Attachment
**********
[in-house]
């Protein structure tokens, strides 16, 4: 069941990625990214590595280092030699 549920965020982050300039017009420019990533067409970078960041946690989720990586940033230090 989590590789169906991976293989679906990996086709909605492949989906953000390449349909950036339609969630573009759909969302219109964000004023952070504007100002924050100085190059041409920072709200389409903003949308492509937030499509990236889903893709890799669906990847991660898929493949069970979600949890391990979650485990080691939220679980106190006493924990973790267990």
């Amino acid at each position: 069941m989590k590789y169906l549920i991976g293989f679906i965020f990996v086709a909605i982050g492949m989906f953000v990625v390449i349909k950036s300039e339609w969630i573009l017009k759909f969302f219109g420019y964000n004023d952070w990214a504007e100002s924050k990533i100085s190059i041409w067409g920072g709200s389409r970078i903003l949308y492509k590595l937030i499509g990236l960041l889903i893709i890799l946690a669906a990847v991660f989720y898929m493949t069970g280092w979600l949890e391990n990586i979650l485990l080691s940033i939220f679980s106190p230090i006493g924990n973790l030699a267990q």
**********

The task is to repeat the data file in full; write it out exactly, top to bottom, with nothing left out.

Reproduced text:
[in-house]
């Protein structure tokens, strides 16, 4: 069941990625990214590595280092030699 549920965020982050300039017009420019990533067409970078960041946690989720990586940033230090 989590590789169906991976293989679906990996086709909605492949989906953000390449349909950036339609969630573009759909969302219109964000004023952070504007100002924050100085190059041409920072709200389409903003949308492509937030499509990236889903893709890799669906990847991660898929493949069970979600949890391990979650485990080691939220679980106190006493924990973790267990």
């Amino acid at each position: 069941m989590k590789y169906l549920i991976g293989f679906i965020f990996v086709a909605i982050g492949m989906f953000v990625v390449i349909k950036s300039e339609w969630i573009l017009k759909f969302f219109g420019y964000n004023d952070w990214a504007e100002s924050k990533i100085s190059i041409w067409g920072g709200s389409r970078i903003l949308y492509k590595l937030i499509g990236l960041l889903i893709i890799l946690a669906a990847v991660f989720y898929m493949t069970g280092w979600l949890e391990n990586i979650l485990l080691s940033i939220f679980s106190p230090i006493g924990n973790l030699a267990q």